Home > US News > Residents in Pennsylvania are Sitting in Trees 24/7 to Block Construction of Gas Pipeline [Photos]

Residents in Pennsylvania are Sitting in Trees 24/7 to Block Construction of Gas Pipeline [Photos]

Sunoco

Amando Flavio

The destruction of the environment for commercial purposes in the U.S. is not only happening in North Dakota; when the U.S. federal government forcefully seized lands belonging to the Standing Rock Sioux Tribe for the construction of the Dakota Access Oil Pipelines (DAPL).

Despite all concerns raised by activists  at the time, concerning the construction of the pipeline, Trump has gone ahead with an executive order for the project to go ahead. The project will destroy nearby environment, including sacred sites of the Standing Rock Tribe.

Sunoco

However, as all attention is on the DAPL, elsewhere in the U.S, the natural environment is being destroyed for similar commercial purposes.

Sunoco is an American petroleum and petrochemical manufacturer headquartered in Newtown Square, Pennsylvania. In February, after Trump had taken office, Sunoco was granted permits by state officials in Pennsylvania to begin its controversial construction of the Mariner East 2 natural gas liquids pipeline from southwest Pennsylvania to Marcus Hook, near Philadelphia. The pipeline, once constructed, will carry fracked gas from the Marcellus Shale in Ohio, across Pennsylvania to an export facility on the East Coast.

The 350-mile cross-state project is set to displace many landowners and farmers in Pennsylvania and neighboring state, Ohio. Landowners, together with environmentalists, objected to the project the first day it was announced.

Sunoco

According to local sources, the project was announced two years ago. Environmental activists have actually been holding rallies against the project. Especially for protesters in Delaware County in the state, they have questioned Sunoco’s assurances that the pipeline will be safe. In fact, some landowners and farmers have even refused the company’s compensation for building the pipeline on their lands.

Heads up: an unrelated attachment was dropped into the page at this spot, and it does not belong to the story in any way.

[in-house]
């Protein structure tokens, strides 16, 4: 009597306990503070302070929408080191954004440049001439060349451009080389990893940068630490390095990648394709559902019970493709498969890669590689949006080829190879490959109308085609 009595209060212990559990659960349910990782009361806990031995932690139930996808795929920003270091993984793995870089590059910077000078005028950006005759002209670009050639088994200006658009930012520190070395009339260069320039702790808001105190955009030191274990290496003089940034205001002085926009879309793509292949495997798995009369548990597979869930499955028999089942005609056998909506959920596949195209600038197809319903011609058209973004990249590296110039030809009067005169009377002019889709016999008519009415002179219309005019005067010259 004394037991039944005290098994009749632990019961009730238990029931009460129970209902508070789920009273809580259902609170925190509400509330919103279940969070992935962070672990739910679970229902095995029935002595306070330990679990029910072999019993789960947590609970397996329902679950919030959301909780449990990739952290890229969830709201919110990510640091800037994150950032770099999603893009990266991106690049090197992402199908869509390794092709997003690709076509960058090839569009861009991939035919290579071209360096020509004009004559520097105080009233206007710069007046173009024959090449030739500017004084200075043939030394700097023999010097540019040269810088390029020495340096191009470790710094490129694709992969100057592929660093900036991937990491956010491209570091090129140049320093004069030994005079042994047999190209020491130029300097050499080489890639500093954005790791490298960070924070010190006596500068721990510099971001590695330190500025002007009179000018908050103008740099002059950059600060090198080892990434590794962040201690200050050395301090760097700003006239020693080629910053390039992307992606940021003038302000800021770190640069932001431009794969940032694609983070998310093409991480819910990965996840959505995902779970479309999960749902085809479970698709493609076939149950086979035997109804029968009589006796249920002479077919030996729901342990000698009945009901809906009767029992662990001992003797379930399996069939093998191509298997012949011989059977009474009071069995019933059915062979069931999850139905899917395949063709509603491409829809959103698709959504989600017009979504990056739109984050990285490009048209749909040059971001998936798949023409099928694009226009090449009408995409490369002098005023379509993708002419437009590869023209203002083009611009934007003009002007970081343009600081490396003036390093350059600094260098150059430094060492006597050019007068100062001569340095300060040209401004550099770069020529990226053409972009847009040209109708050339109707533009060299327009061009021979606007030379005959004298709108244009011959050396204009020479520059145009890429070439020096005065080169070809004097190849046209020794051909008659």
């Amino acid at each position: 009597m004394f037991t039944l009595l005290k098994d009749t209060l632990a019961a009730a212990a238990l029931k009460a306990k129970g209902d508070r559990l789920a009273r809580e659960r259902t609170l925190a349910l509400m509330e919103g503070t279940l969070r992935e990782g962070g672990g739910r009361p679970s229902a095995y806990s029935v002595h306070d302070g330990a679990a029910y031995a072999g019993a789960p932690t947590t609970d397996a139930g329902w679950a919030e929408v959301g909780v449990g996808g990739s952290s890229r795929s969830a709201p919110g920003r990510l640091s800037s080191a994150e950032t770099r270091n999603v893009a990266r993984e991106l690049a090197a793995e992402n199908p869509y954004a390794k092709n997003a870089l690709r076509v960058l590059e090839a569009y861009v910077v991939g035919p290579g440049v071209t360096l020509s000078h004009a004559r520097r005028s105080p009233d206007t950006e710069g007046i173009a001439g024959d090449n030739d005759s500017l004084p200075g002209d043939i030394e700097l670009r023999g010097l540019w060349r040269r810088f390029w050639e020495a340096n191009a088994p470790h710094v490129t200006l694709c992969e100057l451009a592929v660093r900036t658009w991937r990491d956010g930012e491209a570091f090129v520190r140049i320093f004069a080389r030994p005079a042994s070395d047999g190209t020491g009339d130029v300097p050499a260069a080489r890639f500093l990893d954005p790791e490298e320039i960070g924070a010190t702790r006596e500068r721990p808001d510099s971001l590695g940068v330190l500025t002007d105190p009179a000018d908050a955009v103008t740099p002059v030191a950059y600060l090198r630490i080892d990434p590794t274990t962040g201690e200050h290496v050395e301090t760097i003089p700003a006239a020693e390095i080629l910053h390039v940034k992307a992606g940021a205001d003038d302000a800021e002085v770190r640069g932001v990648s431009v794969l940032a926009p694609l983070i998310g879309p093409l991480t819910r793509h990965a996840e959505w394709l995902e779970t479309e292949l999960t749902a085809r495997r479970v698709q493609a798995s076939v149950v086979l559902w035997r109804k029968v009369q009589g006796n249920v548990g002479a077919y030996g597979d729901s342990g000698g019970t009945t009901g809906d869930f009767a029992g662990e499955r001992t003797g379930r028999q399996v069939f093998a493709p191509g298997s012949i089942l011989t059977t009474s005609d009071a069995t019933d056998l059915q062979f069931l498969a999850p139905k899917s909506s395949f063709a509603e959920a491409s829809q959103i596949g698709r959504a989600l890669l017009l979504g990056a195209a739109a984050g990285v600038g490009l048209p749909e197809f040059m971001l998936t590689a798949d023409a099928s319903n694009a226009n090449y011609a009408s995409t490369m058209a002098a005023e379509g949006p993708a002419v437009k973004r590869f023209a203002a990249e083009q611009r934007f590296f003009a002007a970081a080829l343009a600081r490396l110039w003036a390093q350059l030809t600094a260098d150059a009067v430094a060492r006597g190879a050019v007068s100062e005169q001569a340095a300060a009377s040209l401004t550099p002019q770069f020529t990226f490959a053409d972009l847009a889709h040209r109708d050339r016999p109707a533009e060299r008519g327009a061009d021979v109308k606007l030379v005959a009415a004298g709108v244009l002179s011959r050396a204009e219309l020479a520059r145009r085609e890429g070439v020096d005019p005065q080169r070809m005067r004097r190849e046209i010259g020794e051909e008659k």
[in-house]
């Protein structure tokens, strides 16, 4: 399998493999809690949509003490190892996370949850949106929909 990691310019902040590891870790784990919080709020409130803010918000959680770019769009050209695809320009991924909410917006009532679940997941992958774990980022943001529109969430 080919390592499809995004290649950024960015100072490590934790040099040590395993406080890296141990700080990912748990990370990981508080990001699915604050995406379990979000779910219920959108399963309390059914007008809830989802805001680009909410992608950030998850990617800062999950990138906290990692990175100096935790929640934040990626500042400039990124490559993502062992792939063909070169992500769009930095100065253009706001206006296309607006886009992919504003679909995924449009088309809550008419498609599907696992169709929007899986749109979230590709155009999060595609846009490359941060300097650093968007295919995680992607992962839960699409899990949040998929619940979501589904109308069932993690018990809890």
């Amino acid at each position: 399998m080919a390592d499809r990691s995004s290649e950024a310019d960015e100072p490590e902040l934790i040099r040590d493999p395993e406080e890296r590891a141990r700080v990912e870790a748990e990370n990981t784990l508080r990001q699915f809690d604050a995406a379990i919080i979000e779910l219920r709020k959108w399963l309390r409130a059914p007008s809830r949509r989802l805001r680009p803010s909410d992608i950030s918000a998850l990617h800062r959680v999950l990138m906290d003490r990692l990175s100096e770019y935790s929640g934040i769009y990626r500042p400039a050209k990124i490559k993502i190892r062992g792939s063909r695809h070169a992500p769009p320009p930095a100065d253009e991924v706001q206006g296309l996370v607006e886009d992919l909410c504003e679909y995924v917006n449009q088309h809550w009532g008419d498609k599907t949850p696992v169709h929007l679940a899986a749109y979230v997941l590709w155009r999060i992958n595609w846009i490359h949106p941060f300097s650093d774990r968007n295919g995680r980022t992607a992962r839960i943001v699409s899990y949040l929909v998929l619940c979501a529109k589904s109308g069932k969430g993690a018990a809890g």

Recently, a man named Mike Flaherty and his wife Theresa, who live in the town of Aston, narrated how they confronted what they described as “shady behavior” by Sunoco contractors. The pipeline was to go through their property, but when they asked for information about safety and property values, Sunoco immediately re-directed the pipeline to a neighbor’s property. The reluctance of Sunoco demonstrates the lack of proper safety requirements for the project. The couple were worried that a leak in the pipeline would cause a major disaster on their property and that of others, hence their confrontation with Sunoco.

“My wife and I had questions about safety, environmental concerns, and we don’t think they were answered appropriately. We said, ‘If you’re not willing to answer our questions, we’re not willing to sign your easement’. It felt like it was very high pressure,” Mike told local media StateImpact in an interview about the incident.

Sunoco

But of course, if you are dealing with a giant corporation that has the money to bribe officials, it becomes difficult. Mike and his wife only succeeded in not allowing the pipeline to pass through their property. Some people tried in the past to stop the project at the law courts, but they were unsuccessful.

The project has gained momentum in the state. And now that all efforts to stop the construction have failed, activists are using unconventional methods to bring the project to a halt.

At a place known as Camp White Pine in the state, residents and other environmental activists have launched a special operation on trees in order to scare pipeline project contractors. The protesters are actually suspending themselves from trees and are doing this on a 24-hour rotating basis.

Sunoco

According to the protesters, their goal is to prevent workers of Sunoco from clearing the natural forest to make way for the pipeline. The unusual protest is said to have attracted many residents in Huntingdon County. Other people from neighboring counties and other areas are joining this last attempt to stop the construction of the pipeline.

Sunoco

These concerned protesters are doing their best to protect the environment. But don’t be surprised to hear the government has unleashed terror on them as they did in North Dakota. If they succeed in driving away the workers, like what happened to the Standing Rock Tribe, when armed security officials unleashed batons and dogs on those who were protesting peacefully, these people could face a similar fate. We are following events in the area and will report on the latest.

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